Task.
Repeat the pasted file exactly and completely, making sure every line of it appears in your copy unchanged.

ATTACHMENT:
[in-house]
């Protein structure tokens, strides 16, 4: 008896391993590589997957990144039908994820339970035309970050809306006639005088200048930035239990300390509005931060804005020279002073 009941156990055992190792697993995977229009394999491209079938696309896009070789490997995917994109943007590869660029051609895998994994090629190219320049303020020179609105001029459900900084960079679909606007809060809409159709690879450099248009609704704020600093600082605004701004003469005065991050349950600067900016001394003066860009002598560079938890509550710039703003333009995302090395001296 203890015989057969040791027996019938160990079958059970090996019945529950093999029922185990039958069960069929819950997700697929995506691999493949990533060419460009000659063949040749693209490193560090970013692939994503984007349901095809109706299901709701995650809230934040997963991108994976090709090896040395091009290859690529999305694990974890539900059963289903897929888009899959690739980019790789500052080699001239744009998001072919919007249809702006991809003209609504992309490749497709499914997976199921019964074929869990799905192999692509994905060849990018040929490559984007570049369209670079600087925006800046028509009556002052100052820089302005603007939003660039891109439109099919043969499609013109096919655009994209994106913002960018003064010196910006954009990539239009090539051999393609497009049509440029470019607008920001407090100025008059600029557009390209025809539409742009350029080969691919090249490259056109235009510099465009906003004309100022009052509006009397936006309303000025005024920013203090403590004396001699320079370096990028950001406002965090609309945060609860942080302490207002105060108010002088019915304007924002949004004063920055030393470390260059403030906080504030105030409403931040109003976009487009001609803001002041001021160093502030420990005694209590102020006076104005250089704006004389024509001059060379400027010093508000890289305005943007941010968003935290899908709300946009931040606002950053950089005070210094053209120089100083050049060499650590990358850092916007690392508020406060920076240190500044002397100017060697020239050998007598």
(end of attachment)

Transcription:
[in-house]
């Protein structure tokens, strides 16, 4: 008896391993590589997957990144039908994820339970035309970050809306006639005088200048930035239990300390509005931060804005020279002073 009941156990055992190792697993995977229009394999491209079938696309896009070789490997995917994109943007590869660029051609895998994994090629190219320049303020020179609105001029459900900084960079679909606007809060809409159709690879450099248009609704704020600093600082605004701004003469005065991050349950600067900016001394003066860009002598560079938890509550710039703003333009995302090395001296 203890015989057969040791027996019938160990079958059970090996019945529950093999029922185990039958069960069929819950997700697929995506691999493949990533060419460009000659063949040749693209490193560090970013692939994503984007349901095809109706299901709701995650809230934040997963991108994976090709090896040395091009290859690529999305694990974890539900059963289903897929888009899959690739980019790789500052080699001239744009998001072919919007249809702006991809003209609504992309490749497709499914997976199921019964074929869990799905192999692509994905060849990018040929490559984007570049369209670079600087925006800046028509009556002052100052820089302005603007939003660039891109439109099919043969499609013109096919655009994209994106913002960018003064010196910006954009990539239009090539051999393609497009049509440029470019607008920001407090100025008059600029557009390209025809539409742009350029080969691919090249490259056109235009510099465009906003004309100022009052509006009397936006309303000025005024920013203090403590004396001699320079370096990028950001406002965090609309945060609860942080302490207002105060108010002088019915304007924002949004004063920055030393470390260059403030906080504030105030409403931040109003976009487009001609803001002041001021160093502030420990005694209590102020006076104005250089704006004389024509001059060379400027010093508000890289305005943007941010968003935290899908709300946009931040606002950053950089005070210094053209120089100083050049060499650590990358850092916007690392508020406060920076240190500044002397100017060697020239050998007598």